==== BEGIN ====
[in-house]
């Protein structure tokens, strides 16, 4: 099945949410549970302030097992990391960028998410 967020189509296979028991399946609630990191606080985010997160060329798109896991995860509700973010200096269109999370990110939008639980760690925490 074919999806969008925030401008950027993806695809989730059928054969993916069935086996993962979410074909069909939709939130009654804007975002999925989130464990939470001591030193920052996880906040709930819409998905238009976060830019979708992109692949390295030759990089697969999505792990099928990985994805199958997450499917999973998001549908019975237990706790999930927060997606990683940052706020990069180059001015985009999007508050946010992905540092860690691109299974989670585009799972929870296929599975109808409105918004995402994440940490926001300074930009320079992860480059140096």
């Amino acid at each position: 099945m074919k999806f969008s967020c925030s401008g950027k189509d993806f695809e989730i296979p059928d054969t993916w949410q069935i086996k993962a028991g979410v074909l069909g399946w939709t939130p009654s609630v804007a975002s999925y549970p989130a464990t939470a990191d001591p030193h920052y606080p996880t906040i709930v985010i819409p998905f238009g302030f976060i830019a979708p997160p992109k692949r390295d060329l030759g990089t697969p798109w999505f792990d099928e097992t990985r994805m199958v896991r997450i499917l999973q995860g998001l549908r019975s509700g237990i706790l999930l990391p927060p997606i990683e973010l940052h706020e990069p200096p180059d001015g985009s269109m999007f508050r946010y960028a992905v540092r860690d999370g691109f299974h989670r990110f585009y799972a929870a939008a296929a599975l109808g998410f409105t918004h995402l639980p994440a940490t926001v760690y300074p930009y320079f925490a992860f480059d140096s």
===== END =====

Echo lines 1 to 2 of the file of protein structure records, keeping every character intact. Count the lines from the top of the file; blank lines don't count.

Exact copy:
[in-house]
């Protein structure tokens, strides 16, 4: 099945949410549970302030097992990391960028998410 967020189509296979028991399946609630990191606080985010997160060329798109896991995860509700973010200096269109999370990110939008639980760690925490 074919999806969008925030401008950027993806695809989730059928054969993916069935086996993962979410074909069909939709939130009654804007975002999925989130464990939470001591030193920052996880906040709930819409998905238009976060830019979708992109692949390295030759990089697969999505792990099928990985994805199958997450499917999973998001549908019975237990706790999930927060997606990683940052706020990069180059001015985009999007508050946010992905540092860690691109299974989670585009799972929870296929599975109808409105918004995402994440940490926001300074930009320079992860480059140096």